October 3, 2014

Lemonade from lemons: Breast cancer group gains momentum


What’s next for this peer group of survivors focused on positive action?

What’s the mood at Group Health’s “Lemonade” breast cancer support group? “Most of the time we’re laughing,” says Evette Ludman, PhD, the Group Health Research Institute (GHRI) scientist and breast cancer survivor who is facilitating the group.

Although Group Health has long provided a support group for patients with all types of cancer, Group Health plastic surgeon Laurence “Lonnie” Yeung, MD, believed that women with breast cancer needed their own group. Dr. Ludman came to share that opinion when she received her own diagnosis in 2012. So Drs. Yeung and Ludman teamed up to apply for a Group Health Foundation Partnership for Innovation (PFI) grant to explore the feasibility and acceptability of such a group and to measure participant satisfaction.

Lemonade has been meeting monthly since January, with nine to 13 participants at each session. Each woman is at a different place in her journey through diagnosis, treatment, and survivorship. Meetings start with an educational presentation by an outside speaker. Topics range from post-operative self-care and reconstructive surgery to yoga, nutrition, and where to find the right bra. After the speaker leaves, the women spend the next hour talking. They share experiences and offer advice, sometimes literally showing their scars during discussions about mastectomies or reconstructive surgery. All are intimately familiar with fear and stress, but the energy is upbeat. The focus is on positive action and emotional support.

“We don’t wallow around!”

The case against wallowing

Not all support groups end up being helpful, according to Dr. Ludman. Previous evidence showed that it tends to bring women down if they talk only about their dissatisfactions. In contrast, Lemonade’s participants keep the meetings upbeat. “We don’t wallow around!” Dr. Ludman declares. “We are not a group about feeling sorry for ourselves and gloom and doom. We are focused on empowering ourselves with education and sharing positive tips and solutions that come from experience.”

And while there’s no definitive answer yet, some studies indicate that “not wallowing around” may help improve cancer survival rates. “There is still a contentious debate among researchers regarding stress and cancer survival,” says Salene Jones, PhD, a clinical psychologist and research fellow on the Lemonade team who has studied the impact of stress on survivorship. “But we do know that group interventions reduce stress and anxiety, and some studies indicate that these stress-reduction interventions may improve survival rates,” she adds. “Stress and anxiety tend to be especially prevalent right after diagnosis and during the first year—and supporting women during this time can help alleviate that stress and anxiety.”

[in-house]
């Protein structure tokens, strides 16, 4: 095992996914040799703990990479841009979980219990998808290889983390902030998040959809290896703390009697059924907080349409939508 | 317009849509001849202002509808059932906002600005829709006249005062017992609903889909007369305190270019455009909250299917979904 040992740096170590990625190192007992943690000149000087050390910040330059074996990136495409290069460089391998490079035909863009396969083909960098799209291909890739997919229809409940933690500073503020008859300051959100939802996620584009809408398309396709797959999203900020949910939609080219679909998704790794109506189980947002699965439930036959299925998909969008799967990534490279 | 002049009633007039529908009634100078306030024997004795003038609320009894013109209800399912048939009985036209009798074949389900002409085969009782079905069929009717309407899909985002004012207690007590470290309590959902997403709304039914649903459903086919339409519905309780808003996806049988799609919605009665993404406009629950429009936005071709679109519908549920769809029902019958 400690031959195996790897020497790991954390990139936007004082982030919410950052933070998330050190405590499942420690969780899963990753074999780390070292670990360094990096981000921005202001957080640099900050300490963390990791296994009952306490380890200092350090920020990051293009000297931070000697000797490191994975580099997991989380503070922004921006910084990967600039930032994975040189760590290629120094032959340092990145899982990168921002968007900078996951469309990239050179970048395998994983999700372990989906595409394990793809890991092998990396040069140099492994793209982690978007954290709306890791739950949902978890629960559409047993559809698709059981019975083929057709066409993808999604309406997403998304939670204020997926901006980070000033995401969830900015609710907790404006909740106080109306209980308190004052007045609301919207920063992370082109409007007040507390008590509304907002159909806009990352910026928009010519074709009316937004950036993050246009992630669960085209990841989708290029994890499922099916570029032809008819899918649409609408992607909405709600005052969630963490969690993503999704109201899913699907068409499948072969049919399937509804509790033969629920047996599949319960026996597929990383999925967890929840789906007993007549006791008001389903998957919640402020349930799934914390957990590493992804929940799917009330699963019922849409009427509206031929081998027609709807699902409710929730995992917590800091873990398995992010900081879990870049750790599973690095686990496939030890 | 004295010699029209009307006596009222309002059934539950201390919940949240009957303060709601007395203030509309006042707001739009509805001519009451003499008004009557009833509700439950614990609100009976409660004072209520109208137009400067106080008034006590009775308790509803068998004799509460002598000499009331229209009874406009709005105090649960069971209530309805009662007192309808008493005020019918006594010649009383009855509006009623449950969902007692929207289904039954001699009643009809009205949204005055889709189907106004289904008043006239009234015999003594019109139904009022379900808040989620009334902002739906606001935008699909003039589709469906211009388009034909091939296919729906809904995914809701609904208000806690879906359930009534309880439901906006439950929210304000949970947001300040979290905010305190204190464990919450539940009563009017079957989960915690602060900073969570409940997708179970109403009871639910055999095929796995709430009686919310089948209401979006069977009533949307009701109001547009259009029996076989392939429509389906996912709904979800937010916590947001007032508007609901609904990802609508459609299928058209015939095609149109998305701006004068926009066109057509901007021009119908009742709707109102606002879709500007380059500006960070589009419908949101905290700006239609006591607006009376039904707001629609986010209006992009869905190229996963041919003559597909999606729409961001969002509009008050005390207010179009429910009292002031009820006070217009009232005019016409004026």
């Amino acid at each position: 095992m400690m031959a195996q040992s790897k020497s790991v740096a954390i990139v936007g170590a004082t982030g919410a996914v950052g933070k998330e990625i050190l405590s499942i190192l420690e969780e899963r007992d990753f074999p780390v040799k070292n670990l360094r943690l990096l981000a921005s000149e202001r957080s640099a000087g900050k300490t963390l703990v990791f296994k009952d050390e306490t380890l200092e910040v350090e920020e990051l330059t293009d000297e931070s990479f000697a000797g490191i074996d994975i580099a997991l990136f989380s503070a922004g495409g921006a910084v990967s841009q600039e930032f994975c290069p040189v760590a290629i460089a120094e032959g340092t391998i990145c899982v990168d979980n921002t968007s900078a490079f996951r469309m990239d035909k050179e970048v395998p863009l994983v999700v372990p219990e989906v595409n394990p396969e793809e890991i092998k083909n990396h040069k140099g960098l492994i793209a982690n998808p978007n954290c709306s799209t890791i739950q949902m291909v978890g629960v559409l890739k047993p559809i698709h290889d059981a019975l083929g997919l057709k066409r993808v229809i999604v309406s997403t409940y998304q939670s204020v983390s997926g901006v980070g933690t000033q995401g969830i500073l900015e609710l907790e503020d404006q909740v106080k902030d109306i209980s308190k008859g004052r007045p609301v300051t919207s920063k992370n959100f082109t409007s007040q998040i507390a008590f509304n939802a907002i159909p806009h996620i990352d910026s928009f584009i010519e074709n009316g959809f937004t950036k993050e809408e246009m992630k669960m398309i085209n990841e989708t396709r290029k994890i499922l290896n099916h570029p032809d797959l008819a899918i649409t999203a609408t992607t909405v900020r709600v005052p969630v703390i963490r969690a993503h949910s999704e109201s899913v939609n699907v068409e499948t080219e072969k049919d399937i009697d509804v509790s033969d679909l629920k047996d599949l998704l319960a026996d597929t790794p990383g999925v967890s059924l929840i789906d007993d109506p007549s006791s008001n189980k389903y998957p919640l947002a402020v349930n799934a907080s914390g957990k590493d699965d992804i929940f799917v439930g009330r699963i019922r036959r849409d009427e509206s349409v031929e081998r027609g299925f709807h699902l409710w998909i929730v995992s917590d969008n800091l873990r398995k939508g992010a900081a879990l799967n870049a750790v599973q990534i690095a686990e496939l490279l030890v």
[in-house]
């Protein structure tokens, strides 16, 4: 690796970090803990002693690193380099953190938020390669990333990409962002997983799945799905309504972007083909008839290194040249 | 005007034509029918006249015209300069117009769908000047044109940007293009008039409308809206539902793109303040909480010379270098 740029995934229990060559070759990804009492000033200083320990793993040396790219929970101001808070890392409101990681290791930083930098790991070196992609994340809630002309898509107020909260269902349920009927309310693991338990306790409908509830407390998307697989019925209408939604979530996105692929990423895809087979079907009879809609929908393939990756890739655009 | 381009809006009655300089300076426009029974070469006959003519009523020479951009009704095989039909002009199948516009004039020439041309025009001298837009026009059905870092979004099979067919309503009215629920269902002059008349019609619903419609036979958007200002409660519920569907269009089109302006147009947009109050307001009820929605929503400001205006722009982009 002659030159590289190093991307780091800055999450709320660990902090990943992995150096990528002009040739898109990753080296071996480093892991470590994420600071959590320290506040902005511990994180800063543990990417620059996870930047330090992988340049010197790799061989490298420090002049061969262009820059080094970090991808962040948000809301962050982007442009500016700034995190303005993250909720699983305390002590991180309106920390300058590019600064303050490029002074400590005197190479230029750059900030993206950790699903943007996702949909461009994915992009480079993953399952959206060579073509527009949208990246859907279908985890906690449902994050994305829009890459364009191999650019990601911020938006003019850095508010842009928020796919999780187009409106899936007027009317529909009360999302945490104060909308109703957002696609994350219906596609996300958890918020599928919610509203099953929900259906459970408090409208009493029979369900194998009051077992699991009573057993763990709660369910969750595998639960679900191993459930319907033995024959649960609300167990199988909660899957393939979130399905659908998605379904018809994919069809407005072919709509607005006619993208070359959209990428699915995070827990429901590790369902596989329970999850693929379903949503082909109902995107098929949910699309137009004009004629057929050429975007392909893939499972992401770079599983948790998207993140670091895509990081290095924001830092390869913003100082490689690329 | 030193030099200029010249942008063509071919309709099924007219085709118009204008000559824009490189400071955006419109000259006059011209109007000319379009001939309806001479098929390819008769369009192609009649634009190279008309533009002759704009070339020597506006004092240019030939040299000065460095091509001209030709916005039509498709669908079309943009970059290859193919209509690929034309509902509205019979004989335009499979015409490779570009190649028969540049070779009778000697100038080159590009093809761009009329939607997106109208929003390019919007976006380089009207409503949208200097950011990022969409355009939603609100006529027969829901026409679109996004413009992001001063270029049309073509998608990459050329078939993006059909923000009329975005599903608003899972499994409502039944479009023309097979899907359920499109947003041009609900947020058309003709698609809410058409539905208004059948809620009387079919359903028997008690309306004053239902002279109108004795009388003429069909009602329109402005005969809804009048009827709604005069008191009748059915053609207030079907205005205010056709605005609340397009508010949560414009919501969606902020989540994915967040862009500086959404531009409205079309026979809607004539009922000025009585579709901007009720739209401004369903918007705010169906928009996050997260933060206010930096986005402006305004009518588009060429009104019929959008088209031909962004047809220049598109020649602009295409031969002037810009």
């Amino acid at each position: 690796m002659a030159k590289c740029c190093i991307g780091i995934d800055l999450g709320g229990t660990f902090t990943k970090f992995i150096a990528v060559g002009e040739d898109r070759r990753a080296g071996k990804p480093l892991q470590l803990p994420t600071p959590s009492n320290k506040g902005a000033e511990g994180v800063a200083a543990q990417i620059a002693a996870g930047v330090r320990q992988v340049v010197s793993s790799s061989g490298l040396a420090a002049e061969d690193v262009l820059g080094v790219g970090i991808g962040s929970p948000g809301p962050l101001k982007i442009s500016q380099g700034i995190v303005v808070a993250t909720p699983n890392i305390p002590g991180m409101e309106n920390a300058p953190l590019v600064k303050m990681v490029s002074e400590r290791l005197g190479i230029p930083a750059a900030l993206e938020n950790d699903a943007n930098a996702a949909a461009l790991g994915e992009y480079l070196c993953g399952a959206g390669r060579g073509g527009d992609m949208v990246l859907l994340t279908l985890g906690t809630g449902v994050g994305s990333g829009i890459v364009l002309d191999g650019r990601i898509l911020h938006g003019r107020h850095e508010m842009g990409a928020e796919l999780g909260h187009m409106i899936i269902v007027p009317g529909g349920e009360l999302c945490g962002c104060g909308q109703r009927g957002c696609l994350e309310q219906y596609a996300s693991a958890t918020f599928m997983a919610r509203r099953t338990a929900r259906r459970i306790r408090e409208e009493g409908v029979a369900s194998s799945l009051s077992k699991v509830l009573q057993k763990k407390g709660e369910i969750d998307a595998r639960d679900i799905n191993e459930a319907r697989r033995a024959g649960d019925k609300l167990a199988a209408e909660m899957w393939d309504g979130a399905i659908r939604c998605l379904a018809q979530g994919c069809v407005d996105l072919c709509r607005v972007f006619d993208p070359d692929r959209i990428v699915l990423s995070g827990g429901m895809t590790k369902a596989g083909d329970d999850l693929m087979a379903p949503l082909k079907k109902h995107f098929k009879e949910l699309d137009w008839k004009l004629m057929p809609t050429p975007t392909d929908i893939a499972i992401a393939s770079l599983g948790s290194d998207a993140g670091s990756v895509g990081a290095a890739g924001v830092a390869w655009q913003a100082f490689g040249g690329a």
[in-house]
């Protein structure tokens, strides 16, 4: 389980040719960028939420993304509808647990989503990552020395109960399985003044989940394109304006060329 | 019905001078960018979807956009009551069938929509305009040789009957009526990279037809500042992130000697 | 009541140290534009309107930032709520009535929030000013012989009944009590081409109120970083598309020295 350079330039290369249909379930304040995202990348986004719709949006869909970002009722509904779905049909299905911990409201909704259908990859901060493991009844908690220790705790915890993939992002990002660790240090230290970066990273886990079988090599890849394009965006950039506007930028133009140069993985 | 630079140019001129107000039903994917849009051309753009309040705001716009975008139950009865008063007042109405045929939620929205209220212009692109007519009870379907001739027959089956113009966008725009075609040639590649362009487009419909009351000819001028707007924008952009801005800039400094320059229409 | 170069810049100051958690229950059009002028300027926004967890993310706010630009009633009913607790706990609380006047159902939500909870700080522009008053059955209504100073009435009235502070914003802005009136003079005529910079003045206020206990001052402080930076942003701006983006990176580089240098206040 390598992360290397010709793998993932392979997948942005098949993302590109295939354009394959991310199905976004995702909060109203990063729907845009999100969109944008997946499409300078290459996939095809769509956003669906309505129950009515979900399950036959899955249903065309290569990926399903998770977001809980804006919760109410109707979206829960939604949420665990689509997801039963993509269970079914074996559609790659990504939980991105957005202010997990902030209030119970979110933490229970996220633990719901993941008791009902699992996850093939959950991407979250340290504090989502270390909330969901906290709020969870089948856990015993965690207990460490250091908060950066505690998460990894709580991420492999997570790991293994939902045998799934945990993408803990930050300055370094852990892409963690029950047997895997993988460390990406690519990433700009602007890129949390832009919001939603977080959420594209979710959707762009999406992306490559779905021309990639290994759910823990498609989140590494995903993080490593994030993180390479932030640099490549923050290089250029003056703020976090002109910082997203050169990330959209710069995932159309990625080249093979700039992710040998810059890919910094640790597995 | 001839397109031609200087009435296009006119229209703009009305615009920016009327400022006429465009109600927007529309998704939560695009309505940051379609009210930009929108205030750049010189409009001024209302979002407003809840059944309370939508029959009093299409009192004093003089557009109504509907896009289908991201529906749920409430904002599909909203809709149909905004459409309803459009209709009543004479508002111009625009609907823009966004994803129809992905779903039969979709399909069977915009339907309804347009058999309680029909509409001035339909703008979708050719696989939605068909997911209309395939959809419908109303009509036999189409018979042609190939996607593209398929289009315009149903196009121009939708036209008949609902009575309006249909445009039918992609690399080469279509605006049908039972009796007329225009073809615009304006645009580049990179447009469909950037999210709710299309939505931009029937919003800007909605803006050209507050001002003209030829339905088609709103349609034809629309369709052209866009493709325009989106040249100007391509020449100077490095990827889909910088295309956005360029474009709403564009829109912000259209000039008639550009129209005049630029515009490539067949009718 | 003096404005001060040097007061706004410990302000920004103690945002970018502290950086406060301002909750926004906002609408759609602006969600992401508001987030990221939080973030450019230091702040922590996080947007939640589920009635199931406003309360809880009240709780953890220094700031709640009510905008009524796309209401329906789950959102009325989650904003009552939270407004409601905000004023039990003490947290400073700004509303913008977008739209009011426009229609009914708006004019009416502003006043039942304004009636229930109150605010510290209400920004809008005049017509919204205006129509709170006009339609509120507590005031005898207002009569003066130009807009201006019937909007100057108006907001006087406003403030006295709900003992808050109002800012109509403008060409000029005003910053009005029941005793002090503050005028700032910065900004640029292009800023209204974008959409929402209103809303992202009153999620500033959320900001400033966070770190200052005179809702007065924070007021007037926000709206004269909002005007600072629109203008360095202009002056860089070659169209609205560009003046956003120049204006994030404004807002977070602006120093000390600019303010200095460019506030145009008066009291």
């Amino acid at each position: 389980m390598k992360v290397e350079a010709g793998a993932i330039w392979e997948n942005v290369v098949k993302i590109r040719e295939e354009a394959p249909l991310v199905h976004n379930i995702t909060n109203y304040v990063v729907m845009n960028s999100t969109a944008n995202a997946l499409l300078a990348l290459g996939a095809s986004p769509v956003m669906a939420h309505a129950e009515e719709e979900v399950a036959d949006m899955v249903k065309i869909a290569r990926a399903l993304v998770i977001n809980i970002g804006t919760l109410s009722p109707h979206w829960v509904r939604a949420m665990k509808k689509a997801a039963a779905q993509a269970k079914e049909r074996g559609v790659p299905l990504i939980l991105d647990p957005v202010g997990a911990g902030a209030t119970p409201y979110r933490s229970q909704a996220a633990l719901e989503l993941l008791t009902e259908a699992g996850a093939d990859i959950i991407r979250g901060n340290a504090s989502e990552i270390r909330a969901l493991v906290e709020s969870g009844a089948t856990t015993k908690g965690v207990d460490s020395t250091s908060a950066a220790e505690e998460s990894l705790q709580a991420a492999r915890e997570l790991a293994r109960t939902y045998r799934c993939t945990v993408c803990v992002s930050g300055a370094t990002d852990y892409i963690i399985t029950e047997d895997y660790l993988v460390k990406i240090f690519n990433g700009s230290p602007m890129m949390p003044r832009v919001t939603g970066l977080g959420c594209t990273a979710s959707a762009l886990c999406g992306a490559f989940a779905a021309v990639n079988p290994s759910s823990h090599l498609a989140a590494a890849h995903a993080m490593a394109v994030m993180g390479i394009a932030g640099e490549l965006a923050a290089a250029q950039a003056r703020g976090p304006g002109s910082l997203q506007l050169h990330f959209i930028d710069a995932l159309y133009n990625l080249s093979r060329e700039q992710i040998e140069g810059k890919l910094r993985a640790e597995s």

Stress reduction is definitely part of Lemonade’s appeal, say group members, who asked to be identified by first name only. According to Norma, “Cancer is a scary word, and the support you get from those who have been there makes it easier. My last two surgeries have been a breeze. Perhaps having these women has made it a more relaxing experience and consequently an easier experience.”

Lynn, another participant, says, “I feel that group support helps reduce anxiety and stress—and improves my mood and ability to handle stress. It helps us to feel more in control in situations where we have minimal control. It also reduces the use of other Group Health resources.”

Hope agrees: “Continued patient support outside the doctor’s office is a great resource and has certainly been helpful to me.”

What’s next?

The Lemonade pilot has proven both feasible (something Group Health is capable of supporting) and acceptable (something patients like and continue to attend). And new patients keep joining each month. The final test will be whether the group can be sustained past October 2014, when PFI grant funding runs out. After that, group members will need to step up and assume leadership roles, including that of facilitator.

Current participants say that were it up to them, Lemonade would carry on for years to come. Women who have completed their treatments still attend, and some express a desire to continue coming for as long as their schedules allow. They’re eager to share their hard-earned knowledge with the newly diagnosed. As long as breast cancer keeps throwing “lemons” into women’s lives, this group will help make lemonade from them.


by Janet Hendrickson